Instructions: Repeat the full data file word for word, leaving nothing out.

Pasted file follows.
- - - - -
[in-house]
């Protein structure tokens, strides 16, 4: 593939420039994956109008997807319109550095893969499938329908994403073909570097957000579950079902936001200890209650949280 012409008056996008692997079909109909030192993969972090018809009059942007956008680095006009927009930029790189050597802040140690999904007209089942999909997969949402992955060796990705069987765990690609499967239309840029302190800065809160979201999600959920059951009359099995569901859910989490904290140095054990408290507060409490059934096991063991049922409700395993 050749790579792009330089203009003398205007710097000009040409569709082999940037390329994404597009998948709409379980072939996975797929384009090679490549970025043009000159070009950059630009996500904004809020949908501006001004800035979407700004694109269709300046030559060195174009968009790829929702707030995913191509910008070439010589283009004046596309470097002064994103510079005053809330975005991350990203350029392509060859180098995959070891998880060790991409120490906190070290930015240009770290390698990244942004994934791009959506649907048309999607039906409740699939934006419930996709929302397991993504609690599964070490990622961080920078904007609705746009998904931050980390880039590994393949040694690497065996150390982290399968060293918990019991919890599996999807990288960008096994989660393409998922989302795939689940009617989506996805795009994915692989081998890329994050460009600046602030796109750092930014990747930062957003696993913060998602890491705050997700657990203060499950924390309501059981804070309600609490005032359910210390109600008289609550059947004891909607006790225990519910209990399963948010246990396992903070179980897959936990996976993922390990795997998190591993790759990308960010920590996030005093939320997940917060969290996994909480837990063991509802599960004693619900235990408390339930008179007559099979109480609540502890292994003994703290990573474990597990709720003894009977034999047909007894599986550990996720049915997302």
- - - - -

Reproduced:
[in-house]
């Protein structure tokens, strides 16, 4: 593939420039994956109008997807319109550095893969499938329908994403073909570097957000579950079902936001200890209650949280 012409008056996008692997079909109909030192993969972090018809009059942007956008680095006009927009930029790189050597802040140690999904007209089942999909997969949402992955060796990705069987765990690609499967239309840029302190800065809160979201999600959920059951009359099995569901859910989490904290140095054990408290507060409490059934096991063991049922409700395993 050749790579792009330089203009003398205007710097000009040409569709082999940037390329994404597009998948709409379980072939996975797929384009090679490549970025043009000159070009950059630009996500904004809020949908501006001004800035979407700004694109269709300046030559060195174009968009790829929702707030995913191509910008070439010589283009004046596309470097002064994103510079005053809330975005991350990203350029392509060859180098995959070891998880060790991409120490906190070290930015240009770290390698990244942004994934791009959506649907048309999607039906409740699939934006419930996709929302397991993504609690599964070490990622961080920078904007609705746009998904931050980390880039590994393949040694690497065996150390982290399968060293918990019991919890599996999807990288960008096994989660393409998922989302795939689940009617989506996805795009994915692989081998890329994050460009600046602030796109750092930014990747930062957003696993913060998602890491705050997700657990203060499950924390309501059981804070309600609490005032359910210390109600008289609550059947004891909607006790225990519910209990399963948010246990396992903070179980897959936990996976993922390990795997998190591993790759990308960010920590996030005093939320997940917060969290996994909480837990063991509802599960004693619900235990408390339930008179007559099979109480609540502890292994003994703290990573474990597990709720003894009977034999047909007894599986550990996720049915997302």